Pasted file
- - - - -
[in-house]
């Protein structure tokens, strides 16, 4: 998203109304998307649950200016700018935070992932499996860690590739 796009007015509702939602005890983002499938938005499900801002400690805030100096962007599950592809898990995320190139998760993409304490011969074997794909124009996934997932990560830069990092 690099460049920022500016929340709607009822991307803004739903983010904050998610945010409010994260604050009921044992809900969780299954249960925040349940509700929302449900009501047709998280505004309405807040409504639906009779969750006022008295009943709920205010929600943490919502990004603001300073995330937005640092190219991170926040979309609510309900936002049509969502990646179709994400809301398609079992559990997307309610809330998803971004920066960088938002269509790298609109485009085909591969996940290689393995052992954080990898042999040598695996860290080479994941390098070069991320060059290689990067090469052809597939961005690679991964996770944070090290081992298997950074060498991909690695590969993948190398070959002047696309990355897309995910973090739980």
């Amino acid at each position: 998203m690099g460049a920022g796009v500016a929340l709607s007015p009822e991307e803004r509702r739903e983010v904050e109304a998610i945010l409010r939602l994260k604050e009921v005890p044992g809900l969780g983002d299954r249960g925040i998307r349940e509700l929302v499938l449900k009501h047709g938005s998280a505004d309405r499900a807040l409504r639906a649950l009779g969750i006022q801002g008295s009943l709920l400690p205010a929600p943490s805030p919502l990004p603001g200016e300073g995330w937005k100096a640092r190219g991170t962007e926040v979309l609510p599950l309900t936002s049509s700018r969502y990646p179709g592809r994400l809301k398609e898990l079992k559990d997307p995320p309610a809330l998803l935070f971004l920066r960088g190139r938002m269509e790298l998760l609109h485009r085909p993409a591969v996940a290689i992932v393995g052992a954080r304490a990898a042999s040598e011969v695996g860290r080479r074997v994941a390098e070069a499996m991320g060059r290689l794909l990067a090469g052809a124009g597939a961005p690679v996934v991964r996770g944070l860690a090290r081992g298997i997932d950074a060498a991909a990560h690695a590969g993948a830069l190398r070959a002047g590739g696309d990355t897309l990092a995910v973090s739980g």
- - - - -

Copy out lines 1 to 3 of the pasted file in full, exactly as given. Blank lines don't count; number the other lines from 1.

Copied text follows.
[in-house]
């Protein structure tokens, strides 16, 4: 998203109304998307649950200016700018935070992932499996860690590739 796009007015509702939602005890983002499938938005499900801002400690805030100096962007599950592809898990995320190139998760993409304490011969074997794909124009996934997932990560830069990092 690099460049920022500016929340709607009822991307803004739903983010904050998610945010409010994260604050009921044992809900969780299954249960925040349940509700929302449900009501047709998280505004309405807040409504639906009779969750006022008295009943709920205010929600943490919502990004603001300073995330937005640092190219991170926040979309609510309900936002049509969502990646179709994400809301398609079992559990997307309610809330998803971004920066960088938002269509790298609109485009085909591969996940290689393995052992954080990898042999040598695996860290080479994941390098070069991320060059290689990067090469052809597939961005690679991964996770944070090290081992298997950074060498991909690695590969993948190398070959002047696309990355897309995910973090739980």
């Amino acid at each position: 998203m690099g460049a920022g796009v500016a929340l709607s007015p009822e991307e803004r509702r739903e983010v904050e109304a998610i945010l409010r939602l994260k604050e009921v005890p044992g809900l969780g983002d299954r249960g925040i998307r349940e509700l929302v499938l449900k009501h047709g938005s998280a505004d309405r499900a807040l409504r639906a649950l009779g969750i006022q801002g008295s009943l709920l400690p205010a929600p943490s805030p919502l990004p603001g200016e300073g995330w937005k100096a640092r190219g991170t962007e926040v979309l609510p599950l309900t936002s049509s700018r969502y990646p179709g592809r994400l809301k398609e898990l079992k559990d997307p995320p309610a809330l998803l935070f971004l920066r960088g190139r938002m269509e790298l998760l609109h485009r085909p993409a591969v996940a290689i992932v393995g052992a954080r304490a990898a042999s040598e011969v695996g860290r080479r074997v994941a390098e070069a499996m991320g060059r290689l794909l990067a090469g052809a124009g597939a961005p690679v996934v991964r996770g944070l860690a090290r081992g298997i997932d950074a060498a991909a990560h690695a590969g993948a830069l190398r070959a002047g590739g696309d990355t897309l990092a995910v973090s739980g």